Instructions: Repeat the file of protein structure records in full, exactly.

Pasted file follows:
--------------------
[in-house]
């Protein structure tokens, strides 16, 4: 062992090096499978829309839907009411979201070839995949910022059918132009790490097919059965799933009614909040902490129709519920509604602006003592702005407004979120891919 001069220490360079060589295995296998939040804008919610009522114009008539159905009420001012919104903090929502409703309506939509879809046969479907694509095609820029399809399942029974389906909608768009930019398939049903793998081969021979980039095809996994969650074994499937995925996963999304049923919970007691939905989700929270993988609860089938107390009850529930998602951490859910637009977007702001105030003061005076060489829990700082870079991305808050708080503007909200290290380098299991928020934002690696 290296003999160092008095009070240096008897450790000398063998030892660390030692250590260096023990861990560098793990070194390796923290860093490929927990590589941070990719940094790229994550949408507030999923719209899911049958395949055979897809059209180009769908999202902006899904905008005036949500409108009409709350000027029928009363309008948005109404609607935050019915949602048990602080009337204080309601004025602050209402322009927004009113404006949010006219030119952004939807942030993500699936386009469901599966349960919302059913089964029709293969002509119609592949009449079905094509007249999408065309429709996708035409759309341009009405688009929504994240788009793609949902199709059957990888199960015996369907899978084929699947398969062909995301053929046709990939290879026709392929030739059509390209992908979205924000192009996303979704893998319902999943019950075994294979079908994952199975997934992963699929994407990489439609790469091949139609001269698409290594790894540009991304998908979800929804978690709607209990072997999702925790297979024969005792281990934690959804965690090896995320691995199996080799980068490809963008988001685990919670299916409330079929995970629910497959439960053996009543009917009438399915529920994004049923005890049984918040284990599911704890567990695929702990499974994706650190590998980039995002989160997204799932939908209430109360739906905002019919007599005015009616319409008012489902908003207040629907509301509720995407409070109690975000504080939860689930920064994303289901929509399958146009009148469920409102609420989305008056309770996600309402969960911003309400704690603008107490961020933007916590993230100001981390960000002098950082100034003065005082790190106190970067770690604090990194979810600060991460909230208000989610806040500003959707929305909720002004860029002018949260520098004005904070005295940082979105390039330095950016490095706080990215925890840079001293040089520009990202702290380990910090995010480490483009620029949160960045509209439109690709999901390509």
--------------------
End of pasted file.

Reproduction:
[in-house]
């Protein structure tokens, strides 16, 4: 062992090096499978829309839907009411979201070839995949910022059918132009790490097919059965799933009614909040902490129709519920509604602006003592702005407004979120891919 001069220490360079060589295995296998939040804008919610009522114009008539159905009420001012919104903090929502409703309506939509879809046969479907694509095609820029399809399942029974389906909608768009930019398939049903793998081969021979980039095809996994969650074994499937995925996963999304049923919970007691939905989700929270993988609860089938107390009850529930998602951490859910637009977007702001105030003061005076060489829990700082870079991305808050708080503007909200290290380098299991928020934002690696 290296003999160092008095009070240096008897450790000398063998030892660390030692250590260096023990861990560098793990070194390796923290860093490929927990590589941070990719940094790229994550949408507030999923719209899911049958395949055979897809059209180009769908999202902006899904905008005036949500409108009409709350000027029928009363309008948005109404609607935050019915949602048990602080009337204080309601004025602050209402322009927004009113404006949010006219030119952004939807942030993500699936386009469901599966349960919302059913089964029709293969002509119609592949009449079905094509007249999408065309429709996708035409759309341009009405688009929504994240788009793609949902199709059957990888199960015996369907899978084929699947398969062909995301053929046709990939290879026709392929030739059509390209992908979205924000192009996303979704893998319902999943019950075994294979079908994952199975997934992963699929994407990489439609790469091949139609001269698409290594790894540009991304998908979800929804978690709607209990072997999702925790297979024969005792281990934690959804965690090896995320691995199996080799980068490809963008988001685990919670299916409330079929995970629910497959439960053996009543009917009438399915529920994004049923005890049984918040284990599911704890567990695929702990499974994706650190590998980039995002989160997204799932939908209430109360739906905002019919007599005015009616319409008012489902908003207040629907509301509720995407409070109690975000504080939860689930920064994303289901929509399958146009009148469920409102609420989305008056309770996600309402969960911003309400704690603008107490961020933007916590993230100001981390960000002098950082100034003065005082790190106190970067770690604090990194979810600060991460909230208000989610806040500003959707929305909720002004860029002018949260520098004005904070005295940082979105390039330095950016490095706080990215925890840079001293040089520009990202702290380990910090995010480490483009620029949160960045509209439109690709999901390509």